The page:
– In the Eagles' two wins over Washington last season, Carson Wentz had a 153.9 third-down passer rating. He completed 18 of 23 third-down attempts, averaged 11.4 yards per attempt and threw four touchdown passes, including 51- and 53-yarders to DeSean Jackson in Week 1, both on third-and-10 plays. The Eagles converted 22 of 33 third-down attempts (66.7%) against Washington last season.

– In the Eagles' Week 1 win over Washington last year, they used 11 personnel (1 RB, 1 TE, 3 WR) 54.9% of the time. In their Week 14 win, without Jackson, Alshon Jeffery or Nelson Agholor, they played 11 personnel just 16.4% of the time.

– The Eagles ran 71.7% of their plays out of shotgun last season. That’s less than the previous year when 77.8% of their plays were out of shotgun. Only 105 of 650 total pass plays were run from under center (16.1%). But 207 of 454 run plays (45.6%) were from under center.

The Slay Effect

Somebody asked Darius Slay Thursday whether he’s going to be shadowing Washington wide receiver Terry McLaurin on Sunday.

The Eagles cornerback gave one of those that’s-for-me-to-know-and-you-to-find-out replies.

“Whatever the game plan needs to be is what it needs to be,” he said. “If I need to be there [on McLaurin] I’m going to be there. Whatever the coach designs up, I’m going to get to work and do it.”

It will be a major shock Sunday if Slay isn’t spending most of the afternoon with McLaurin, who torched the Eagles' secondary twice last season as a third-round rookie. He caught five passes for 125 yards and a touchdown in a Week 1 Washington loss, then had five more catches for 130 yards and a TD in a Week 15 loss.

The Eagles' inability to neutralize the other team’s best wideout was a major problem last season. Ten different wideouts notched 100-plus receiving yards against the Eagles. Ten. Including McLaurin twice.

» READ MORE: Our beat writers' predictions for the 2020 NFL season

Slay’s ability to matchup against the other team’s top wideout was why the Eagles traded for the 29-year-old cornerback and gave him a three-year, $50 million contract extension, even though he is coming off what was not one of his better seasons.

“Darius Slay is legit,” NBC Sunday Night Football analyst Cris Collinsworth said. "He didn’t have a great year last year. He had a good year not a great one. But he is a guy who can take away that No. 1 receiver.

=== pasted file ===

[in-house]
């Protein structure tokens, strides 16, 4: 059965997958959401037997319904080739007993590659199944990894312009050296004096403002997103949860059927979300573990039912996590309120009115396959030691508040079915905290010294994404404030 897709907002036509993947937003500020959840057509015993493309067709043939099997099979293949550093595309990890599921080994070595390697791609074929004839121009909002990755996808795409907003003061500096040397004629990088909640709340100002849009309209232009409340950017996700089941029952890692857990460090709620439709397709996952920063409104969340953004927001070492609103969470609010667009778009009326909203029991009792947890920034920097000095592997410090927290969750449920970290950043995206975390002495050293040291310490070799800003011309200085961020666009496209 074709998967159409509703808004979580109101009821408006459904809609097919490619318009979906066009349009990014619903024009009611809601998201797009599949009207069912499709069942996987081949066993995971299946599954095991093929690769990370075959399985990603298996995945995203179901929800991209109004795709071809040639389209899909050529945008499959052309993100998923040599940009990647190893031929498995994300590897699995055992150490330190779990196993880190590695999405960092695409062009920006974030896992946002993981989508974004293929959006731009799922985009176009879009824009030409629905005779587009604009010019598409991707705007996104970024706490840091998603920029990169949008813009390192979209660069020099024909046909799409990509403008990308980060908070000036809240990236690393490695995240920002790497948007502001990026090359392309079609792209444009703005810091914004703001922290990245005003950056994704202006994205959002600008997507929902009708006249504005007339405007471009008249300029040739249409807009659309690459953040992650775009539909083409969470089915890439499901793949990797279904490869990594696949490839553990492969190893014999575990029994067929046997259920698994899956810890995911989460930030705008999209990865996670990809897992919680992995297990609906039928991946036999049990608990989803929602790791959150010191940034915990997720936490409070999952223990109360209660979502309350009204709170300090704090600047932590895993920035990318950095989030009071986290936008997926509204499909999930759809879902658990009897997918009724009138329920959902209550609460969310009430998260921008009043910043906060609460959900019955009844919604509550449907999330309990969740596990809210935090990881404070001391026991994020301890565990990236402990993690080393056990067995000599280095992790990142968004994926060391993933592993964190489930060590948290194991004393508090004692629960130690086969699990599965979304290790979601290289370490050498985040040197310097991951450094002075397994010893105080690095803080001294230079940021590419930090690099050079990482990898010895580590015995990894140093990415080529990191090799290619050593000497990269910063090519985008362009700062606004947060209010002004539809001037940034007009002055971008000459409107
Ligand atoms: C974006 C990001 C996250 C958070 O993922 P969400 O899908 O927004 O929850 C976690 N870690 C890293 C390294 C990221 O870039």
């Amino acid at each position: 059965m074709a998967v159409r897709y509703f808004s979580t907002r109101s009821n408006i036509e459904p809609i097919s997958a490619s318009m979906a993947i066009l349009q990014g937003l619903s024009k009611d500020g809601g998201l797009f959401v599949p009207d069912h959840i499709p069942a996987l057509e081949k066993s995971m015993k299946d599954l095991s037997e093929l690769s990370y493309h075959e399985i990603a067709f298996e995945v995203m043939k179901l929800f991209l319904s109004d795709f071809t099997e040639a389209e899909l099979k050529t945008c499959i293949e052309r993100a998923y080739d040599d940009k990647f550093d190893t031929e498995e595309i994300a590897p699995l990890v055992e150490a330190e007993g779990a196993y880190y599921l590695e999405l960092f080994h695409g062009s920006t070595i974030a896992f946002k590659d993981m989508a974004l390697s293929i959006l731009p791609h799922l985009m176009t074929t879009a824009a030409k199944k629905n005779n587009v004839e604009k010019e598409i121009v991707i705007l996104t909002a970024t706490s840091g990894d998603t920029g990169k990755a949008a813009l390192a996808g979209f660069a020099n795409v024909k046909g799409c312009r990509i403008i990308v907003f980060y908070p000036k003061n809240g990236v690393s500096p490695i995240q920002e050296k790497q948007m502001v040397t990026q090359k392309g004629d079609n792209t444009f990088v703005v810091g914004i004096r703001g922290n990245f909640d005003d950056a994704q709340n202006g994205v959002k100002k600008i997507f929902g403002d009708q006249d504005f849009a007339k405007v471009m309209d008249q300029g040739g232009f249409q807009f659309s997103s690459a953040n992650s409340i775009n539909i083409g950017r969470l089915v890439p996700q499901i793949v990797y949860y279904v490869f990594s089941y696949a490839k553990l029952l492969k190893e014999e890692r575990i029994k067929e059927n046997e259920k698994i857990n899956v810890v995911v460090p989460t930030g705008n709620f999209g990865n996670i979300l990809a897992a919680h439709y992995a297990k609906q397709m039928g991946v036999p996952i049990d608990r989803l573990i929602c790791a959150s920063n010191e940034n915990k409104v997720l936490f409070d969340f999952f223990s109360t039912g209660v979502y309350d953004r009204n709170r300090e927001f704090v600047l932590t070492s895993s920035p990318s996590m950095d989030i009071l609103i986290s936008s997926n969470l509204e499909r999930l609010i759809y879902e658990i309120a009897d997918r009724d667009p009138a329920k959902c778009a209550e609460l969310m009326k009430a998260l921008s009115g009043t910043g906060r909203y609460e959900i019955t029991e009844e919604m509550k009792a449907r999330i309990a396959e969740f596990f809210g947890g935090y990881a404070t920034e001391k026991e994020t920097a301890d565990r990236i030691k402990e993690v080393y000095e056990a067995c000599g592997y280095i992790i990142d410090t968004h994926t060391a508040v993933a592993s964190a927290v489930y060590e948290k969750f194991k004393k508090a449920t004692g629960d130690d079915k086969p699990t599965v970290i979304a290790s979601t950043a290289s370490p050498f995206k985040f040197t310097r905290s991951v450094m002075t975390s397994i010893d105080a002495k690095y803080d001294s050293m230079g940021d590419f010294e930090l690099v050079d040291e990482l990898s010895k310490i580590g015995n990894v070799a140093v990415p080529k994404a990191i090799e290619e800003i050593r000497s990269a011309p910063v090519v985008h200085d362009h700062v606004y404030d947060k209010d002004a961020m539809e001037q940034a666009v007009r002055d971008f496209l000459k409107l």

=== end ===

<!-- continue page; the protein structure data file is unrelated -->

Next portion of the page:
“He’s going to give [Eagles defensive coordinator] Jim Schwartz some options that maybe he hasn’t had in the past. They’ve had sort of equal cornerbacks. They didn’t have that Stefan Gilmore type back there that could be that guy. Darius Slay is used to being that guy.”

Daryl Johnston knows firsthand the benefit of having a corner who can go mano-a-mano with the other team’s No. 1 receiver. Johnston, a Fox Sports analyst who will do Sunday’s Eagles-Washington game, spent 11 years as a fullback for the Dallas Cowboys, including five as a teammate of Hall of Fame cornerback Deion Sanders.

“It’s always a huge advantage for a defense when they have somebody with that ability,” Johnston said this week in a telephone interview. “We had that with Deion. There have been a few other guys over the years I’ve seen that have had that ability to travel, but not many.”

The Eagles' pass defense wasn’t very good last season and general manager Howie Roseman knew it. That’s why he brought in Slay and slot corner Nickell Robey-Coleman. That’s why he signed defensive tackle Javon Hargrave.

The Eagles finished 19th in passing yards allowed and opponent passer rating. They finished 22nd in touchdown passes allowed (27) and 23rd in interceptions (11).

“It helps greatly when you have a guy [like Slay] who is willing to accept a challenge like that and can play at the level Darius Slay can play,” said CBS analyst Charles Davis. "Now, I don’t think he played at that level last year. But I think a lot went into that.

"He had been there [in Detroit] for a while. He obviously wasn’t happy with his situation there. Now he’s gone to a place where he feels like, ‘Hey, they want me. They respect me.’

"Typically, we do see players who still have it in the tank – and I’m sure he does – they make a nice little jump that first year somewhere else. Or they get back to being who they were. That doesn’t solve all of their problems. But the way Jim Schwartz plays, he wants that front group to rush 'em, and he wants the back guys to cover.

“And Darius Slay taking that No. 1 receiver, that should give them a little bit of juice, a little bit of confidence. When you look up and [the Cowboys'] Amari Cooper is traveling and there goes Darius Slay, or Terry McLaurin is traveling and there goes Slay, those are the types of things you’ll see right out of the gate.”